More people moved into the region than left to live elsewhere for the fifth consecutive year in 2013, according to the most recent U.S. Census Bureau population data available. And migration patterns suggest as many as 7-in-10 of the newcomers are young adults.
Yet, the region’s total population barely budged in a year’s time to stand at 2.36 million people. What has changed is aging trends, which have influenced the region’s population for decades.
Few regions have been affected by economic misfortune as severely as Greater Pittsburgh in the 1980s, when the collapse of heavy industry triggered a catastrophic loss of jobs and the flight of large numbers of residents under the age of 39. With them, the region also lost their families and future children. By 1995, seniors accounted for 18 percent of the population of Allegheny County, keeping it near the top of the list of the oldest U.S. counties until the proportion of residents aged 65 or older began to slowly drop, bottoming out at 16.8 percent in 2010.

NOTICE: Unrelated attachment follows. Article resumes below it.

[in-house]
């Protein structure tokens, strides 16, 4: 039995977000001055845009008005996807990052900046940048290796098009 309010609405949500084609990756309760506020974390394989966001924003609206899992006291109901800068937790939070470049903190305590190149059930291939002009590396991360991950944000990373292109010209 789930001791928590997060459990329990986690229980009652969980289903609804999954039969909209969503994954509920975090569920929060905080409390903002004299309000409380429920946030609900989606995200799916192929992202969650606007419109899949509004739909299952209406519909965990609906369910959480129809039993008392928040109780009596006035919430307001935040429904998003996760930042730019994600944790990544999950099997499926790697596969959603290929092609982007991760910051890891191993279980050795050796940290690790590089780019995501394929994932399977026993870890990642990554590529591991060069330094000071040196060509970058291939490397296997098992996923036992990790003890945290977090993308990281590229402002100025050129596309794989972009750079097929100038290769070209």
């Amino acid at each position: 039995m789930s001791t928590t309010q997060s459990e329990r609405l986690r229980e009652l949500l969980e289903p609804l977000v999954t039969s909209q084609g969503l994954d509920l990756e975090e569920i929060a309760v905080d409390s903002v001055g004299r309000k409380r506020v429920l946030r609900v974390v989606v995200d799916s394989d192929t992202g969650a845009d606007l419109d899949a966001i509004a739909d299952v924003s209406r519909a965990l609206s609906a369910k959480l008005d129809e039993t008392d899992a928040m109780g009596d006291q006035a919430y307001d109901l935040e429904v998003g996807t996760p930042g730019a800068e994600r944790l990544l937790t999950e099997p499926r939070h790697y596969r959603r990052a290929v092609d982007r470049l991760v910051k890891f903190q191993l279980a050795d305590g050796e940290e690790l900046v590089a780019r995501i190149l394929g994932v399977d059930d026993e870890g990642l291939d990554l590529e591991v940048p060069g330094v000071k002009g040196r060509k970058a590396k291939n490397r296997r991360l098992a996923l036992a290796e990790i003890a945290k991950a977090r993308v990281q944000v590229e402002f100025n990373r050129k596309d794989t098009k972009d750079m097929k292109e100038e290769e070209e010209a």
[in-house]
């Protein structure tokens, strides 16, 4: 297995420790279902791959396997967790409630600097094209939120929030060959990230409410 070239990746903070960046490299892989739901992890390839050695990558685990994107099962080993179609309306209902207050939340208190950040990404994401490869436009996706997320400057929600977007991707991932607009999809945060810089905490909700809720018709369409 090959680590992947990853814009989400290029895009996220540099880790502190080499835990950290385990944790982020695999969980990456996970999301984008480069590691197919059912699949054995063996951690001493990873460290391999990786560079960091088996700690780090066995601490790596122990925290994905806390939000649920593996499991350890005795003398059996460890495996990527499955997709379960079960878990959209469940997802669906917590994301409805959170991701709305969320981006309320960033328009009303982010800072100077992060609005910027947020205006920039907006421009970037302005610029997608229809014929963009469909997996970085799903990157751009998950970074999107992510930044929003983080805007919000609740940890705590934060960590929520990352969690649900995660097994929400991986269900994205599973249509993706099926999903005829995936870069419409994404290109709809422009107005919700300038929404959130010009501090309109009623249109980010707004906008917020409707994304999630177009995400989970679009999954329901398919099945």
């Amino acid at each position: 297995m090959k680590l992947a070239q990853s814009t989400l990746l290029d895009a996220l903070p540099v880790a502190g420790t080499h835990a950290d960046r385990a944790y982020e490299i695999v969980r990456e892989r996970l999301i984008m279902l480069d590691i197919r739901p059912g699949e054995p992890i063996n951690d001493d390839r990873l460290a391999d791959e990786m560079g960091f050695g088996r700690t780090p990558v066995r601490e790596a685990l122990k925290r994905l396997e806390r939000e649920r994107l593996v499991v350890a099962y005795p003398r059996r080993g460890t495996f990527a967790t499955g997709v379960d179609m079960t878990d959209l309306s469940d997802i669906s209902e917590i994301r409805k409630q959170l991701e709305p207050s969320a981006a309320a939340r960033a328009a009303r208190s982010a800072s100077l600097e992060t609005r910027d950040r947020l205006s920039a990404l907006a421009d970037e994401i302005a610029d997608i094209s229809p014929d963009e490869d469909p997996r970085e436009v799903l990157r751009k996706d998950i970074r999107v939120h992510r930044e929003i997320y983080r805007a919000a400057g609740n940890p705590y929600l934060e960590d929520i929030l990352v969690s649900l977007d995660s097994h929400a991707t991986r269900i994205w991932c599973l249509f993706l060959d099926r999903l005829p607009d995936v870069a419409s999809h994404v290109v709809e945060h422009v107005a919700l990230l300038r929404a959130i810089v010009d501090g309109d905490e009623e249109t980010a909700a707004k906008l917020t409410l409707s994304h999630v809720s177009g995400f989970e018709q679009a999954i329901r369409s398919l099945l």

Now, seniors account for a larger share of the local and national population. Forecast models suggest that by 2040, some 21 percent of the U.S. and Allegheny County populations will be 65 or older — and more than 1,000 Allegheny County seniors are expected to live to celebrate their 100th birthday, according to a report on aging published last year by the University of Pittsburgh University Center for Social & Urban Research and Pittsburgh Today.
But forecasts indicate a rapidly shrinking pool of younger family members and others whose help is critical in caring for a growing elderly population. In Allegheny County, data suggest that by 2050, the ratio of people available to provide care versus those who need it will shrink from 6:1 (caregivers for every person in need) to 3:6.